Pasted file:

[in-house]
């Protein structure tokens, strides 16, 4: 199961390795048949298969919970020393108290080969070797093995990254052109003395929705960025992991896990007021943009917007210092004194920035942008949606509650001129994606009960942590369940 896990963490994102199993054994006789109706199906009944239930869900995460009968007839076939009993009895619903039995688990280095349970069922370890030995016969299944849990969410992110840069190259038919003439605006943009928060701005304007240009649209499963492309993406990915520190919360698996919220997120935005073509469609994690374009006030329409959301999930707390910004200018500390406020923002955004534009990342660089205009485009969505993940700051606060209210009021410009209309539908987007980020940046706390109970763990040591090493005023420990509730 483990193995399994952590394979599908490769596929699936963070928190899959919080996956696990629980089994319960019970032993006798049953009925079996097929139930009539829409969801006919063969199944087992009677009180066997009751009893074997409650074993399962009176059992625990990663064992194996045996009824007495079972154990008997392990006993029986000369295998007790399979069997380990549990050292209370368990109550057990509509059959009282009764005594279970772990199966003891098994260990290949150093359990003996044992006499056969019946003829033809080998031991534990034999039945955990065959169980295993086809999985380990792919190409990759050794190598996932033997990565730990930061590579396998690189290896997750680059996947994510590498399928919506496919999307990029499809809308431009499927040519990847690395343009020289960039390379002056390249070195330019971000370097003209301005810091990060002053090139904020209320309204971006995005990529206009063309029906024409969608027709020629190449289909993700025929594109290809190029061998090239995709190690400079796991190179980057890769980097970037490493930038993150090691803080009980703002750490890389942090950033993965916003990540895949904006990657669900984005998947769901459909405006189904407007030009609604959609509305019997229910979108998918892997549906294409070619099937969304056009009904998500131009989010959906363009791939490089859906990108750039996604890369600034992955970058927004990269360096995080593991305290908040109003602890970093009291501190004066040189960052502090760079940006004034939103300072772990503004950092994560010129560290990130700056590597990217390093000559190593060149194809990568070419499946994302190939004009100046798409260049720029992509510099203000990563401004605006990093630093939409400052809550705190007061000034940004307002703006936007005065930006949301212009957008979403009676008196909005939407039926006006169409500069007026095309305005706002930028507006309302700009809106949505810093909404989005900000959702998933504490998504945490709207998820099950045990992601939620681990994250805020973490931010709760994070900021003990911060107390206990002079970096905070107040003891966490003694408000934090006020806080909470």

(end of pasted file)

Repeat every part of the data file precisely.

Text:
[in-house]
């Protein structure tokens, strides 16, 4: 199961390795048949298969919970020393108290080969070797093995990254052109003395929705960025992991896990007021943009917007210092004194920035942008949606509650001129994606009960942590369940 896990963490994102199993054994006789109706199906009944239930869900995460009968007839076939009993009895619903039995688990280095349970069922370890030995016969299944849990969410992110840069190259038919003439605006943009928060701005304007240009649209499963492309993406990915520190919360698996919220997120935005073509469609994690374009006030329409959301999930707390910004200018500390406020923002955004534009990342660089205009485009969505993940700051606060209210009021410009209309539908987007980020940046706390109970763990040591090493005023420990509730 483990193995399994952590394979599908490769596929699936963070928190899959919080996956696990629980089994319960019970032993006798049953009925079996097929139930009539829409969801006919063969199944087992009677009180066997009751009893074997409650074993399962009176059992625990990663064992194996045996009824007495079972154990008997392990006993029986000369295998007790399979069997380990549990050292209370368990109550057990509509059959009282009764005594279970772990199966003891098994260990290949150093359990003996044992006499056969019946003829033809080998031991534990034999039945955990065959169980295993086809999985380990792919190409990759050794190598996932033997990565730990930061590579396998690189290896997750680059996947994510590498399928919506496919999307990029499809809308431009499927040519990847690395343009020289960039390379002056390249070195330019971000370097003209301005810091990060002053090139904020209320309204971006995005990529206009063309029906024409969608027709020629190449289909993700025929594109290809190029061998090239995709190690400079796991190179980057890769980097970037490493930038993150090691803080009980703002750490890389942090950033993965916003990540895949904006990657669900984005998947769901459909405006189904407007030009609604959609509305019997229910979108998918892997549906294409070619099937969304056009009904998500131009989010959906363009791939490089859906990108750039996604890369600034992955970058927004990269360096995080593991305290908040109003602890970093009291501190004066040189960052502090760079940006004034939103300072772990503004950092994560010129560290990130700056590597990217390093000559190593060149194809990568070419499946994302190939004009100046798409260049720029992509510099203000990563401004605006990093630093939409400052809550705190007061000034940004307002703006936007005065930006949301212009957008979403009676008196909005939407039926006006169409500069007026095309305005706002930028507006309302700009809106949505810093909404989005900000959702998933504490998504945490709207998820099950045990992601939620681990994250805020973490931010709760994070900021003990911060107390206990002079970096905070107040003891966490003694408000934090006020806080909470």